Consult With Professionals
As a business owner, you might wear a lot of hats day-to-day. For legal or financial inquiries, seeking an experienced debt help attorney or professional advice is a good idea. You don’t have to handle these matters alone. When uncertain, consult a business financial attorney, accountant, or advisor. They can guide you on the best ways to protect your personal assets and manage your business finances.
Key takeaways: There are many ways to protect your personal assets from your business. It’s important to choose the right business structure, maintain separate personal and business finances, have contracts in place, buy insurance, and avoid personal guarantees. When in doubt, consult with a professional.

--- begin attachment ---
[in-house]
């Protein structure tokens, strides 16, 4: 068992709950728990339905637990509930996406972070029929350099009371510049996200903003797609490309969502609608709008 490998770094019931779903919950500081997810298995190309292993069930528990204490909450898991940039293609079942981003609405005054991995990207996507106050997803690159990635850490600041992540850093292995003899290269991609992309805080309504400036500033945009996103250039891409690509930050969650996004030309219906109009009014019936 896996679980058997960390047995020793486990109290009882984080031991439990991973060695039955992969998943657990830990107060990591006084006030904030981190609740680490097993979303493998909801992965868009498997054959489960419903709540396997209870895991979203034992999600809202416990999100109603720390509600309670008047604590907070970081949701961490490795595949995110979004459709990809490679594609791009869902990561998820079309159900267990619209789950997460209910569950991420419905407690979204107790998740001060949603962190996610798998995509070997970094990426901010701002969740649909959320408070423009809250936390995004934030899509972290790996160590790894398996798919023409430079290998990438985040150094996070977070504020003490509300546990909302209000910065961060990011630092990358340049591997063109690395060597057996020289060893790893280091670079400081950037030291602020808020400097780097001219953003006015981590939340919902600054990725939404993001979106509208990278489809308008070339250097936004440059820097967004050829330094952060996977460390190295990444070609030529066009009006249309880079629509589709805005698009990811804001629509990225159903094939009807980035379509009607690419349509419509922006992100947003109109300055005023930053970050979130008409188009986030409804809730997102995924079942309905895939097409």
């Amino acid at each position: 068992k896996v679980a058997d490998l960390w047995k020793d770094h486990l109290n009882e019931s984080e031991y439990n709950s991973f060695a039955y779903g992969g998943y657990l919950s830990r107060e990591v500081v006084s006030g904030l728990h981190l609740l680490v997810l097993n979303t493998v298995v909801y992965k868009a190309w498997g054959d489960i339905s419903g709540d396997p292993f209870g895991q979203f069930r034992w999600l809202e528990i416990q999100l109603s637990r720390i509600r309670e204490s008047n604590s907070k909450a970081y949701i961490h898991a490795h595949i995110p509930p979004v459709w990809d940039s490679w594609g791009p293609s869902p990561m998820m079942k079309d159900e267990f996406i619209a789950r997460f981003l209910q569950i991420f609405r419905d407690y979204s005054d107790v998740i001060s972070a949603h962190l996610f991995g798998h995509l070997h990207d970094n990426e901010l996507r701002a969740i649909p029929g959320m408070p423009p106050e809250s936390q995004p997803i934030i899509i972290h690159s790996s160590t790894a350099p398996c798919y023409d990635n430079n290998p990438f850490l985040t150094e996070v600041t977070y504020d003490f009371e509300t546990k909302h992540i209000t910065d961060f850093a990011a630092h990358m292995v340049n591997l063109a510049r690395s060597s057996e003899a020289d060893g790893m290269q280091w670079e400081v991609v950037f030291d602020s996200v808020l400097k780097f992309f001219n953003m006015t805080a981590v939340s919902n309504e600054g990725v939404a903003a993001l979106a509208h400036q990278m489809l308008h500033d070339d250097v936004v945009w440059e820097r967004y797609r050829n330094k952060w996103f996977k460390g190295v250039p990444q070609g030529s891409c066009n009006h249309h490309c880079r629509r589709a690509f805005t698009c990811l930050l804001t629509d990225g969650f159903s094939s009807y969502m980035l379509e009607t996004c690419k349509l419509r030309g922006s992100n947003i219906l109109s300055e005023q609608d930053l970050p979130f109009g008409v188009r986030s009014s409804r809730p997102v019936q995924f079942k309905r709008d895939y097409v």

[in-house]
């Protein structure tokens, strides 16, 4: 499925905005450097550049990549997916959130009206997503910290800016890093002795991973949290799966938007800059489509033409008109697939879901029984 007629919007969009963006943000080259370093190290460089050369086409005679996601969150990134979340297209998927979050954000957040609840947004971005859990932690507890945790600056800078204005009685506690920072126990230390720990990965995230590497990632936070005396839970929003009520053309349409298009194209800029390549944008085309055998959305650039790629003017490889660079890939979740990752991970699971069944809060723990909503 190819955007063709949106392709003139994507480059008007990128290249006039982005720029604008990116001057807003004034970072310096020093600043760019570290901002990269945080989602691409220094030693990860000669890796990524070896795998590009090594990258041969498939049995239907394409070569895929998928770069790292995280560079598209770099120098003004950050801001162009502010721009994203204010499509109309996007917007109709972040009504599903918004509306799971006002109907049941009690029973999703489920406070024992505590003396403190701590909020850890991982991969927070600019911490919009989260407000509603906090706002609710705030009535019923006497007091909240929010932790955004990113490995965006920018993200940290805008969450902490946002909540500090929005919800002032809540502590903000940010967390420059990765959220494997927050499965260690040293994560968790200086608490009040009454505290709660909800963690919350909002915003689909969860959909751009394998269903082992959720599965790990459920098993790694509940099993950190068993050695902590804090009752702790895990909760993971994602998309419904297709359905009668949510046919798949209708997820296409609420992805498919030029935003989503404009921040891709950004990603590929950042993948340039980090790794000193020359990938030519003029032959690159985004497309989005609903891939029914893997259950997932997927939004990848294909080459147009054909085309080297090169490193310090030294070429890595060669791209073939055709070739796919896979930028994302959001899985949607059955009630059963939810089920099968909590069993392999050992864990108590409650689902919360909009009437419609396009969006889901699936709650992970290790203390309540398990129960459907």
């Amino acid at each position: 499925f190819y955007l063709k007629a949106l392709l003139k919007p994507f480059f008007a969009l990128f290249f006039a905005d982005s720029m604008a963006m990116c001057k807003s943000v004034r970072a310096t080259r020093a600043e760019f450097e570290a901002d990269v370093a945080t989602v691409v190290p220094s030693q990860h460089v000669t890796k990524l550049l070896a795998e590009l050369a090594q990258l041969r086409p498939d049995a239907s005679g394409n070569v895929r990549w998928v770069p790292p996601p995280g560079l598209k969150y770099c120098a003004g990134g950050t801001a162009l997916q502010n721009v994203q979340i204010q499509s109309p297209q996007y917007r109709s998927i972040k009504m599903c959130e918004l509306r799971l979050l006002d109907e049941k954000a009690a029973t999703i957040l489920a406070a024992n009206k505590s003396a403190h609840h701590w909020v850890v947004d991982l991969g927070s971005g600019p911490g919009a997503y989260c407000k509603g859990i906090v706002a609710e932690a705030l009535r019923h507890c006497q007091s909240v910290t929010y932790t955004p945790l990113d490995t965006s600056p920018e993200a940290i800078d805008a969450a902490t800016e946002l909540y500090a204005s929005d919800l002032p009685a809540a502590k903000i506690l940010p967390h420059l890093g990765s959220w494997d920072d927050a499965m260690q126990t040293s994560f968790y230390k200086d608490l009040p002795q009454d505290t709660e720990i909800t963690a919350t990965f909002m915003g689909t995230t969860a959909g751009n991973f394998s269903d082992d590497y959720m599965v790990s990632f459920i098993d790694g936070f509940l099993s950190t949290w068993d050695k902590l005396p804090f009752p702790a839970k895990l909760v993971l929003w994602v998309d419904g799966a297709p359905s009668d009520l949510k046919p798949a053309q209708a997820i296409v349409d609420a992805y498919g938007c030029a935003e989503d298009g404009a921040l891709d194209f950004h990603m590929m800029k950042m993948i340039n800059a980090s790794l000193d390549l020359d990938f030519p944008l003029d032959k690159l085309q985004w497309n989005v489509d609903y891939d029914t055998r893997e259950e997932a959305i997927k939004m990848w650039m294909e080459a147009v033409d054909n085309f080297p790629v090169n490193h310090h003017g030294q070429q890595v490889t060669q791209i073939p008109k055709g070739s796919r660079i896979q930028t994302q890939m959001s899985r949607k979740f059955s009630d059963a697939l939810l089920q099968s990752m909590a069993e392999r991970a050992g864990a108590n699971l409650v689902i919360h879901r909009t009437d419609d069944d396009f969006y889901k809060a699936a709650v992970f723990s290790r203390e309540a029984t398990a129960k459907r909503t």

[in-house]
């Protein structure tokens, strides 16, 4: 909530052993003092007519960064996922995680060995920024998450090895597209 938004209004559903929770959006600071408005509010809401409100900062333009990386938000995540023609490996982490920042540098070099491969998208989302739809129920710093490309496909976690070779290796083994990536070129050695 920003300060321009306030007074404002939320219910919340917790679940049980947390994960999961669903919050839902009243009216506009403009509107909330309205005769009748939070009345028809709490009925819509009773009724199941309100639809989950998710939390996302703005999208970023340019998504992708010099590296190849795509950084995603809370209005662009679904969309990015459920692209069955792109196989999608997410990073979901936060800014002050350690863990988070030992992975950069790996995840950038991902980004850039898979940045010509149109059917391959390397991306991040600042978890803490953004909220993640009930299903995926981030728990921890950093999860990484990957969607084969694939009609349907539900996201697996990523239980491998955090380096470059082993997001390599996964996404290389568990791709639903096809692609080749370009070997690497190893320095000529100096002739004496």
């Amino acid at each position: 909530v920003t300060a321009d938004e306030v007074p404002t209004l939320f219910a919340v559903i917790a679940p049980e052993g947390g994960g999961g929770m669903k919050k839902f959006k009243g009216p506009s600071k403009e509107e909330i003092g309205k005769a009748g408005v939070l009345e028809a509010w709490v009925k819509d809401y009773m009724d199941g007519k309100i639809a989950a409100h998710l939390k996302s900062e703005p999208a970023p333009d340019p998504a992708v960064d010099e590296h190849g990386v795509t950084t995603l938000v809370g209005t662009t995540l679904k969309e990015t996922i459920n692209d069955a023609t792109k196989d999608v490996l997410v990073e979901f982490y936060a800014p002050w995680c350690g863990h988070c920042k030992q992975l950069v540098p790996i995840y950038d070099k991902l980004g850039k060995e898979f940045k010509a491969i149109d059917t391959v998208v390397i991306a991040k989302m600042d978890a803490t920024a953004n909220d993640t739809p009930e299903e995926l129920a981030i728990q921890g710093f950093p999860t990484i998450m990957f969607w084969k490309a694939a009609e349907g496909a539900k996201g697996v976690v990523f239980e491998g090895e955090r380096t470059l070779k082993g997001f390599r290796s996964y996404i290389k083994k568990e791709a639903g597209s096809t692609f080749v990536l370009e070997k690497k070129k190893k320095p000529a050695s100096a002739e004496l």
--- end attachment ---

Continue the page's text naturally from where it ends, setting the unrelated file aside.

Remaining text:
Tayne Law Group is a team of experienced attorneys and staff who know how to protect the rights of both consumers and business owners with debt related issues. Tayne Law ensures that debt issues are resolved in the best way possible. If you have concerns about delinquent debt, business debts, MCAs, UCC liens, accounts in collections, threats from debt collectors, or even a lawsuit, get in touch with our law firm and find out how we can help. Solutions are customized to your specific situation and may help you navigate the tricky legal process. Call us for a free phone consultation at 866-890-7337 or fill out our short contact form. We never share or sell your information, and all conversations are confidential.